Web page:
That’s the percentage of the workforce that was collecting unemployment benefits for the week that ended April 9, the lowest in data going back to 1971 and a sign of how robust the job market is these days.
The insured unemployment rate of 1%, seasonally adjusted, was down from 1.1% the week before, the Labor Department said Thursday, and it meant that 1.42 million people were receiving checks under the government’s unemployment insurance program. The rate was a stark contrast from where it was at the height of the pandemic in 2020, when it climbed as high as 15.9%.
“The labor market remains in excellent shape as the spring quarter begins,” PNC Senior Economic Advisor Stuart Hoffman wrote in a commentary. “Firms are competing for workers and bidding up wages.”
The job market is so good, in fact, that it might look a little too good to people at the Federal Reserve, economists said. Fed officials have worried about a “wage price spiral” taking hold, in which employers raise pay to attract scarce workers, then raise prices of goods and services to pay for the wage increases, driving inflation higher. The Fed is in the midst of a campaign to clamp down on inflation, already at 8.5%, by raising its benchmark interest rate, a move that could tame price increases by raising the cost of borrowing money, but potentially at the cost of causing a recession and increasing unemployment.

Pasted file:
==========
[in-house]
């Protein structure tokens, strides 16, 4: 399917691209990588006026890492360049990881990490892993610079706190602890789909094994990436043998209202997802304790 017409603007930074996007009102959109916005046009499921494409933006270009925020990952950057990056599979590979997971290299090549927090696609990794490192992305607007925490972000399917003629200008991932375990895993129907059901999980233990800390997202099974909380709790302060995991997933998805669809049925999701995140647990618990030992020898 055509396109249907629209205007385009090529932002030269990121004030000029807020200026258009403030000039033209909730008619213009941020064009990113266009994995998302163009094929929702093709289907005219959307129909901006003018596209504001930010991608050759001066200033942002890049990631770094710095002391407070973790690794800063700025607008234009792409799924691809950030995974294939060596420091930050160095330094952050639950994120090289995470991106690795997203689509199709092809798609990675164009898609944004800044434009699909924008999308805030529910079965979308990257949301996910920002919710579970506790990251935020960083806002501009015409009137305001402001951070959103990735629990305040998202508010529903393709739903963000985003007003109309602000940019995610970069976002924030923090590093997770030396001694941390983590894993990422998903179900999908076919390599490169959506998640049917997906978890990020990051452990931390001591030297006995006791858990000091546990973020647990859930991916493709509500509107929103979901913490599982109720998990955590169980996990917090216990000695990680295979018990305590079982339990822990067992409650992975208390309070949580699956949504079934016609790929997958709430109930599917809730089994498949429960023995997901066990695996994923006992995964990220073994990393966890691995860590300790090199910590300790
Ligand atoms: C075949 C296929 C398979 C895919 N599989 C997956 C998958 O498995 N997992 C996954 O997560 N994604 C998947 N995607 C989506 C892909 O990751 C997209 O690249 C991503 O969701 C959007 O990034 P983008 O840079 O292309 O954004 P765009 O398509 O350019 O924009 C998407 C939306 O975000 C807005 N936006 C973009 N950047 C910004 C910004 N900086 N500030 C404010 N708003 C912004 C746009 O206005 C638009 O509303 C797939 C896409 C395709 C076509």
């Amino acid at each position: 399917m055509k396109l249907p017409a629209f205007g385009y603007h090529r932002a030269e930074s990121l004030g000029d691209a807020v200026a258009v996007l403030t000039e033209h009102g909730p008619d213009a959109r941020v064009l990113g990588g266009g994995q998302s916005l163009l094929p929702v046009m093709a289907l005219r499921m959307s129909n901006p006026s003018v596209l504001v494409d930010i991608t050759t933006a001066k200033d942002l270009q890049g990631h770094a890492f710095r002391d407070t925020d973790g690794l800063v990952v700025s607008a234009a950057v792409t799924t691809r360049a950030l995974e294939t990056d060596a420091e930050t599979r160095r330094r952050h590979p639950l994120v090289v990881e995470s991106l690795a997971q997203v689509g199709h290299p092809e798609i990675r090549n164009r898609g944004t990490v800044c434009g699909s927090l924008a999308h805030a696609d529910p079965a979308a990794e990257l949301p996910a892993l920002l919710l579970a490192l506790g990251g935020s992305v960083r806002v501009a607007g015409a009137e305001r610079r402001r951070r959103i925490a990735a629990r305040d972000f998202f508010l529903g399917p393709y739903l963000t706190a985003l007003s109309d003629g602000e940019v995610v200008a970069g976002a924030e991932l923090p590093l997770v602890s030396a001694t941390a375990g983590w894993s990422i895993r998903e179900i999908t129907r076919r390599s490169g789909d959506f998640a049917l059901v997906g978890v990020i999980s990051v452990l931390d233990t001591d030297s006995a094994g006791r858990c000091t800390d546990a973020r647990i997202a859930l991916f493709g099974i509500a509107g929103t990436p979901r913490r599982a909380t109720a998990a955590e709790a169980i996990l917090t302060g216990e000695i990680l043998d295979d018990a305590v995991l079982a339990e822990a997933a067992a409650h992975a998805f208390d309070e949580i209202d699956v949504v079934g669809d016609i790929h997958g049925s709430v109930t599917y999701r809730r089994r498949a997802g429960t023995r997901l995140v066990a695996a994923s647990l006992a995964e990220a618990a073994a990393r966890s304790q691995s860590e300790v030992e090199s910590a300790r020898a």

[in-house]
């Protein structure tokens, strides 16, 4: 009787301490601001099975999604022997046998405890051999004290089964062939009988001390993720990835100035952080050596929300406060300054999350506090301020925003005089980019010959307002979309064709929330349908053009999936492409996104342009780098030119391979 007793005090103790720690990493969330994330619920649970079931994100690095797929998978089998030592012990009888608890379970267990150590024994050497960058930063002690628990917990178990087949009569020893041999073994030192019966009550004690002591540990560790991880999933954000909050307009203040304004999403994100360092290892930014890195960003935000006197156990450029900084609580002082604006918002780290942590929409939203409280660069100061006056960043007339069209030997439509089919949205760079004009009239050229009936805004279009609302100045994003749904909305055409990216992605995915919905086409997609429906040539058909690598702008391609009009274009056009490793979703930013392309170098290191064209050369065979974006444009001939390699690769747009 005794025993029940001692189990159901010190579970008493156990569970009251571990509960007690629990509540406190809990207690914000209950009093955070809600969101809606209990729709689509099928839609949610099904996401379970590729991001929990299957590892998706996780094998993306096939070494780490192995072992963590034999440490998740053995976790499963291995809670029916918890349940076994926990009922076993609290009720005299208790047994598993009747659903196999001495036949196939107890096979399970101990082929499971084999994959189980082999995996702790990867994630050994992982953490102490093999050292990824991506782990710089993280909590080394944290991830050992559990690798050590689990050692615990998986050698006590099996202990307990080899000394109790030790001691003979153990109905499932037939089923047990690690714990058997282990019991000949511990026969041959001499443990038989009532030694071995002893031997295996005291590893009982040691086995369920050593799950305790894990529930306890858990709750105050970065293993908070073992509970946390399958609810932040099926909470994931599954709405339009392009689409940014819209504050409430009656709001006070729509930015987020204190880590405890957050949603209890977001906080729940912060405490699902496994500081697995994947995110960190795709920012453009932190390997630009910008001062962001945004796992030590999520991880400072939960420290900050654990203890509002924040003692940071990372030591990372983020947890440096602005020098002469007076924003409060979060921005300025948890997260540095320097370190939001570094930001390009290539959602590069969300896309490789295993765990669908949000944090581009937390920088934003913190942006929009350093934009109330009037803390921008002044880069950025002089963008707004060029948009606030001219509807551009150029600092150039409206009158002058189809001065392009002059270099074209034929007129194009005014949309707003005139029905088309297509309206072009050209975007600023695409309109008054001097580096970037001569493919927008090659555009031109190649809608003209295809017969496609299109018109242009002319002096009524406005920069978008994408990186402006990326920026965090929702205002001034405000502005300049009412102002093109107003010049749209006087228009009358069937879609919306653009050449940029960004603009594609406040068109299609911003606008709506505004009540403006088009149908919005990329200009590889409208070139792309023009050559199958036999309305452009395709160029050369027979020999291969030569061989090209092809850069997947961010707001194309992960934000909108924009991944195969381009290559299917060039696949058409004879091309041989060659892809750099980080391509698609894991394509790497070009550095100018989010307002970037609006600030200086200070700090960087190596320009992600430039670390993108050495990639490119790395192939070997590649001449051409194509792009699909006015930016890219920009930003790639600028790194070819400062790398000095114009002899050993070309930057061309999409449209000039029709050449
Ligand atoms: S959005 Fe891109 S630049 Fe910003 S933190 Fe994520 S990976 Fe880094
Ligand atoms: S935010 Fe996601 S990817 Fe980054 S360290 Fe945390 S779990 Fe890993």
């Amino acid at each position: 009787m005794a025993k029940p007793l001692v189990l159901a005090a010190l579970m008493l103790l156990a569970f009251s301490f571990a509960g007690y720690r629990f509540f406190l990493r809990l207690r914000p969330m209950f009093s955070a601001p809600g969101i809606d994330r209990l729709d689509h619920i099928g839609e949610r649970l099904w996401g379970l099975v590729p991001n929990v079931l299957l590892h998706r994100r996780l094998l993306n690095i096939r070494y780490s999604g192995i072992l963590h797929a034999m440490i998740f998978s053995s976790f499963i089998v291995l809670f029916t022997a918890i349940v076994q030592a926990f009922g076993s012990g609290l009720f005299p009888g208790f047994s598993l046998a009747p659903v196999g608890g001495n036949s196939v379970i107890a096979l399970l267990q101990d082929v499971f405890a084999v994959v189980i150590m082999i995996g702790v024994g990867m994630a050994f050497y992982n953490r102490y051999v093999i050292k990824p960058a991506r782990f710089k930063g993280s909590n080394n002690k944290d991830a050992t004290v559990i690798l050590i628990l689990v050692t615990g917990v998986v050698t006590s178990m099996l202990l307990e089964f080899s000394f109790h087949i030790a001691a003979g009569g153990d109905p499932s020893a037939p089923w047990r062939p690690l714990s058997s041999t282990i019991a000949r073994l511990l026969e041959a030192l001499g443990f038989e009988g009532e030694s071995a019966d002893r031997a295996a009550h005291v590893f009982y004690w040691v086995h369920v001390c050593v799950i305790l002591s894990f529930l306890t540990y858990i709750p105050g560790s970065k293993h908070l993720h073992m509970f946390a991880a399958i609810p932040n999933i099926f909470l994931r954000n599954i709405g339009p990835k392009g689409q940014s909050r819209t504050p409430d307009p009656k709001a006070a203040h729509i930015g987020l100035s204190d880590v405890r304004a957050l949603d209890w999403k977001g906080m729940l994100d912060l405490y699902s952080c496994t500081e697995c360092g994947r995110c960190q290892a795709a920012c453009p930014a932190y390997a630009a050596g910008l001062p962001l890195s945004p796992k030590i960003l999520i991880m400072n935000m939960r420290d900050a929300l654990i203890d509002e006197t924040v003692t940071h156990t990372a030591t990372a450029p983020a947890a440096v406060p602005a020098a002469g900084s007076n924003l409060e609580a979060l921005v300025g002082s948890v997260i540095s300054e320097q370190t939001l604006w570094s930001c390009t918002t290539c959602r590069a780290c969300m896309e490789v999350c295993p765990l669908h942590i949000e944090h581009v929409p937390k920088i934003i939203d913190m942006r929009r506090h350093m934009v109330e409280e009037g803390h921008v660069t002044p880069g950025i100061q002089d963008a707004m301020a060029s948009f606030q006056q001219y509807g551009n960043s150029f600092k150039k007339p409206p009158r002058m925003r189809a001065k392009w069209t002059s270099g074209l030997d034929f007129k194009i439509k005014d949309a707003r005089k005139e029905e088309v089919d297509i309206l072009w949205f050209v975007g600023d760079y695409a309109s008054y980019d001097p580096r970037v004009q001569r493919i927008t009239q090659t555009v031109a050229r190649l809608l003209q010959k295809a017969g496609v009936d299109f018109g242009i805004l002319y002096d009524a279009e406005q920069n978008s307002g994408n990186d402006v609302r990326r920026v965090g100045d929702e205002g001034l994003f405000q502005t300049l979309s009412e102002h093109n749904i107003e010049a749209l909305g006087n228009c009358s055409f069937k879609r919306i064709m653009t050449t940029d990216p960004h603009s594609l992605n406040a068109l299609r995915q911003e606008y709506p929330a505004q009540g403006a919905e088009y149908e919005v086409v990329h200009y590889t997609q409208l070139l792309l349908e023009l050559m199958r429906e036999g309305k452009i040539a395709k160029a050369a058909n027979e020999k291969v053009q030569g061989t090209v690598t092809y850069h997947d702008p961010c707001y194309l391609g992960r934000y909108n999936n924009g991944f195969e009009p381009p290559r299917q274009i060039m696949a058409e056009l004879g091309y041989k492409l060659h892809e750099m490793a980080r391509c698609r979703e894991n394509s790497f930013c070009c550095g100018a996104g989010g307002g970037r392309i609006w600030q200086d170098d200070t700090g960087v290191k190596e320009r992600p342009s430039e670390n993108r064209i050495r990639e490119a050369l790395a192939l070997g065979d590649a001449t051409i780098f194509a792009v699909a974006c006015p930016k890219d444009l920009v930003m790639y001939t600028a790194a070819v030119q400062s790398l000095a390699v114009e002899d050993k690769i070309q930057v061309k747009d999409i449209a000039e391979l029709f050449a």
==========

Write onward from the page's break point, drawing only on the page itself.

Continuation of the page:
The insured unemployment statistic is not to be confused with the overall unemployment rate, which counts unemployed people whether they’re collecting insurance checks or not. The unemployment rate includes people who don’t qualify for unemployment benefits and those who have exhausted their benefits, and it’s calculated using a government survey of a representative sample of households. The general unemployment rate is also extremely low now at 3.6%.
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